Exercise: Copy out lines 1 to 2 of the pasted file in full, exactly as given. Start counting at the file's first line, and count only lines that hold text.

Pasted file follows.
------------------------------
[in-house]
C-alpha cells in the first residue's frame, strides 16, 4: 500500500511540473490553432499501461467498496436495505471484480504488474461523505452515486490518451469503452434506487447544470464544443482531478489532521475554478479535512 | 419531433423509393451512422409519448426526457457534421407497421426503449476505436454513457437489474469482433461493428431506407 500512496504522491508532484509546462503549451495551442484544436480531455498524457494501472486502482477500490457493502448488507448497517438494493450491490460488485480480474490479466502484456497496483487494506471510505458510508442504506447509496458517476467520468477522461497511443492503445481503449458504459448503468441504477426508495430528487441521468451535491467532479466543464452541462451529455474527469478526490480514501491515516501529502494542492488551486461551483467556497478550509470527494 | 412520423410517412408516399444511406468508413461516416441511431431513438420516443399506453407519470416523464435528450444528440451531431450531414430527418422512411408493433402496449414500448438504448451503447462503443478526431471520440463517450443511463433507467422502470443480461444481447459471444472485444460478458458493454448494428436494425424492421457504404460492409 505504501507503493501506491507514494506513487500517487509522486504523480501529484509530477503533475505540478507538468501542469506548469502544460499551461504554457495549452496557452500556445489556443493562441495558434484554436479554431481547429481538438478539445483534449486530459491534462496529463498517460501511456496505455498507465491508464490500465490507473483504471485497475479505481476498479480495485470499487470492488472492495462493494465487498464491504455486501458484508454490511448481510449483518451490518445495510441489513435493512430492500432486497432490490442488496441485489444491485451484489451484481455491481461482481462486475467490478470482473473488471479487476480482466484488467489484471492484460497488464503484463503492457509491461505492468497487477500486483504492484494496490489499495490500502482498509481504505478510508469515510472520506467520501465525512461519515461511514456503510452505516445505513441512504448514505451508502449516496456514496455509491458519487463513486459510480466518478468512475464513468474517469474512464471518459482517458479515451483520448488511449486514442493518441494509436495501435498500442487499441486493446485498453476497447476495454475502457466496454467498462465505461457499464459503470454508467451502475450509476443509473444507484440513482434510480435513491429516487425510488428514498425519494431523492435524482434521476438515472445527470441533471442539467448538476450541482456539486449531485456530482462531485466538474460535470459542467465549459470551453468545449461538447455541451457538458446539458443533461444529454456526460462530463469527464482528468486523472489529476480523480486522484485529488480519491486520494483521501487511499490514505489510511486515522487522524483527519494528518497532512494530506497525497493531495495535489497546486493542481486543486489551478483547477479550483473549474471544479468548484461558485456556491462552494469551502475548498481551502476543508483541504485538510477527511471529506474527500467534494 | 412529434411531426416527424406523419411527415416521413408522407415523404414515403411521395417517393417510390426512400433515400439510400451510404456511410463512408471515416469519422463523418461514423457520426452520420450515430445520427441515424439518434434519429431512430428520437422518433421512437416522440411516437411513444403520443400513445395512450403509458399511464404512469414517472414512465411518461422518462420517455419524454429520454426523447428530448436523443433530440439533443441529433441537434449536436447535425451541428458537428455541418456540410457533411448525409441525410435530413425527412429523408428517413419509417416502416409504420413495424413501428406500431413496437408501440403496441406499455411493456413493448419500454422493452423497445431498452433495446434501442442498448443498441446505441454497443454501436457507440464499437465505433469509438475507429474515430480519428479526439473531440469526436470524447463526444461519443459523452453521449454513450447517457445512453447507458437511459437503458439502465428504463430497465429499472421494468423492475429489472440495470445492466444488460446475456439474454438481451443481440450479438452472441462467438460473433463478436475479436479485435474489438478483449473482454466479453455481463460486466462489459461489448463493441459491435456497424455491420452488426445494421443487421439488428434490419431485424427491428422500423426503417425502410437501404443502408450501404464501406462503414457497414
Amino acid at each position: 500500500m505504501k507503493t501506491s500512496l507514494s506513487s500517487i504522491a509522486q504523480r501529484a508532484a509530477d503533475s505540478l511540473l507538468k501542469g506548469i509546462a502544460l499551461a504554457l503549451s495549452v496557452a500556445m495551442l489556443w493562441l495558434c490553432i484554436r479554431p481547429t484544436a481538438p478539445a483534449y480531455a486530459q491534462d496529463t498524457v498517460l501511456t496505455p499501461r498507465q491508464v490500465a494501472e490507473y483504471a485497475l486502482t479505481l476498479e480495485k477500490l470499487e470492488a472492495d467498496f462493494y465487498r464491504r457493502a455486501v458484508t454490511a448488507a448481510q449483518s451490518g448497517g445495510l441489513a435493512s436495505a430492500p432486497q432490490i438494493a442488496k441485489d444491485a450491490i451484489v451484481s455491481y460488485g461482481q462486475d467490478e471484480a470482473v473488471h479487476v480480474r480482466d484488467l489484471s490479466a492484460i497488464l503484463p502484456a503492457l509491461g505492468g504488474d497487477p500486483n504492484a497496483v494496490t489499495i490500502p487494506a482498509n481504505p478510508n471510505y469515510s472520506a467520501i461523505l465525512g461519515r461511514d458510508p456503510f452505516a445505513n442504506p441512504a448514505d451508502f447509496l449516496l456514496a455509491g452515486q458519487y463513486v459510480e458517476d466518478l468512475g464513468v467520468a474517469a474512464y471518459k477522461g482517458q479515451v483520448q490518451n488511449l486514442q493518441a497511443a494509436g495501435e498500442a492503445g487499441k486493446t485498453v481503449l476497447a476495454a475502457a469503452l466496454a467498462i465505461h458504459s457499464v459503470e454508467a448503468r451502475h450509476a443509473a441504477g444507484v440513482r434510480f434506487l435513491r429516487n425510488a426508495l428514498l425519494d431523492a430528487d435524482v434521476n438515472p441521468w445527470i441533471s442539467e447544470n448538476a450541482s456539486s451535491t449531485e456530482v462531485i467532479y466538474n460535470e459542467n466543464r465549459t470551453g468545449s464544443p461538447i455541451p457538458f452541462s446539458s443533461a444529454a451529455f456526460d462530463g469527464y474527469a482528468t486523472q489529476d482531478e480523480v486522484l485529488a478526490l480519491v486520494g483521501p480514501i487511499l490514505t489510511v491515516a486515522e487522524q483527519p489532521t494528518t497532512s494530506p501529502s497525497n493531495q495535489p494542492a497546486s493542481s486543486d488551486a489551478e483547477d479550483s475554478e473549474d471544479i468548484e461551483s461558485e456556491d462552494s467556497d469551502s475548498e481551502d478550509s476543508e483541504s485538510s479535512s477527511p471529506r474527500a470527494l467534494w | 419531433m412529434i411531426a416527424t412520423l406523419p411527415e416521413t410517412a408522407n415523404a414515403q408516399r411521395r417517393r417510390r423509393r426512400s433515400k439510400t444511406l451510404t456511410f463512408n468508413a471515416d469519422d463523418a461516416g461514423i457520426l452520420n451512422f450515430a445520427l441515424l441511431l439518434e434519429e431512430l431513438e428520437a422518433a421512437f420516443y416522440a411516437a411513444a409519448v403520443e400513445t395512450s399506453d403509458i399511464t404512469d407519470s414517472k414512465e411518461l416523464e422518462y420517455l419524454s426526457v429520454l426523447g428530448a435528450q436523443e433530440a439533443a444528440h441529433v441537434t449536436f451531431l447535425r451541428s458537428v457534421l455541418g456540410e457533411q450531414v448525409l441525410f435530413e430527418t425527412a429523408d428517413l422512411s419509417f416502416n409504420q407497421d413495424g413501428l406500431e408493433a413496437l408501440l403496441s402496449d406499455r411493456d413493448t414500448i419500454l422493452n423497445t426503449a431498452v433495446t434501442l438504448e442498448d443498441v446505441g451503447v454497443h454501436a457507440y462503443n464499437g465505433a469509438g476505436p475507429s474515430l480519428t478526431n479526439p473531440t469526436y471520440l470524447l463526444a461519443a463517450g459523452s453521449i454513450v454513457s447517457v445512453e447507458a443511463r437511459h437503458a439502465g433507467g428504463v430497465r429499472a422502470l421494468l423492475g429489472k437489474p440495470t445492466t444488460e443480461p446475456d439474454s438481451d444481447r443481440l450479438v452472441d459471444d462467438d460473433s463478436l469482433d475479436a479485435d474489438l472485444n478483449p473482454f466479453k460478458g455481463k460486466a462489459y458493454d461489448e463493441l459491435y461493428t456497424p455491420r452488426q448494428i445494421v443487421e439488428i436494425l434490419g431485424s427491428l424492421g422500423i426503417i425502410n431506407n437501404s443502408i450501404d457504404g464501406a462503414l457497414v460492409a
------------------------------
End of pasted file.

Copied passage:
[in-house]
C-alpha cells in the first residue's frame, strides 16, 4: 500500500511540473490553432499501461467498496436495505471484480504488474461523505452515486490518451469503452434506487447544470464544443482531478489532521475554478479535512 | 419531433423509393451512422409519448426526457457534421407497421426503449476505436454513457437489474469482433461493428431506407 500512496504522491508532484509546462503549451495551442484544436480531455498524457494501472486502482477500490457493502448488507448497517438494493450491490460488485480480474490479466502484456497496483487494506471510505458510508442504506447509496458517476467520468477522461497511443492503445481503449458504459448503468441504477426508495430528487441521468451535491467532479466543464452541462451529455474527469478526490480514501491515516501529502494542492488551486461551483467556497478550509470527494 | 412520423410517412408516399444511406468508413461516416441511431431513438420516443399506453407519470416523464435528450444528440451531431450531414430527418422512411408493433402496449414500448438504448451503447462503443478526431471520440463517450443511463433507467422502470443480461444481447459471444472485444460478458458493454448494428436494425424492421457504404460492409 505504501507503493501506491507514494506513487500517487509522486504523480501529484509530477503533475505540478507538468501542469506548469502544460499551461504554457495549452496557452500556445489556443493562441495558434484554436479554431481547429481538438478539445483534449486530459491534462496529463498517460501511456496505455498507465491508464490500465490507473483504471485497475479505481476498479480495485470499487470492488472492495462493494465487498464491504455486501458484508454490511448481510449483518451490518445495510441489513435493512430492500432486497432490490442488496441485489444491485451484489451484481455491481461482481462486475467490478470482473473488471479487476480482466484488467489484471492484460497488464503484463503492457509491461505492468497487477500486483504492484494496490489499495490500502482498509481504505478510508469515510472520506467520501465525512461519515461511514456503510452505516445505513441512504448514505451508502449516496456514496455509491458519487463513486459510480466518478468512475464513468474517469474512464471518459482517458479515451483520448488511449486514442493518441494509436495501435498500442487499441486493446485498453476497447476495454475502457466496454467498462465505461457499464459503470454508467451502475450509476443509473444507484440513482434510480435513491429516487425510488428514498425519494431523492435524482434521476438515472445527470441533471442539467448538476450541482456539486449531485456530482462531485466538474460535470459542467465549459470551453468545449461538447455541451457538458446539458443533461444529454456526460462530463469527464482528468486523472489529476480523480486522484485529488480519491486520494483521501487511499490514505489510511486515522487522524483527519494528518497532512494530506497525497493531495495535489497546486493542481486543486489551478483547477479550483473549474471544479468548484461558485456556491462552494469551502475548498481551502476543508483541504485538510477527511471529506474527500467534494 | 412529434411531426416527424406523419411527415416521413408522407415523404414515403411521395417517393417510390426512400433515400439510400451510404456511410463512408471515416469519422463523418461514423457520426452520420450515430445520427441515424439518434434519429431512430428520437422518433421512437416522440411516437411513444403520443400513445395512450403509458399511464404512469414517472414512465411518461422518462420517455419524454429520454426523447428530448436523443433530440439533443441529433441537434449536436447535425451541428458537428455541418456540410457533411448525409441525410435530413425527412429523408428517413419509417416502416409504420413495424413501428406500431413496437408501440403496441406499455411493456413493448419500454422493452423497445431498452433495446434501442442498448443498441446505441454497443454501436457507440464499437465505433469509438475507429474515430480519428479526439473531440469526436470524447463526444461519443459523452453521449454513450447517457445512453447507458437511459437503458439502465428504463430497465429499472421494468423492475429489472440495470445492466444488460446475456439474454438481451443481440450479438452472441462467438460473433463478436475479436479485435474489438478483449473482454466479453455481463460486466462489459461489448463493441459491435456497424455491420452488426445494421443487421439488428434490419431485424427491428422500423426503417425502410437501404443502408450501404464501406462503414457497414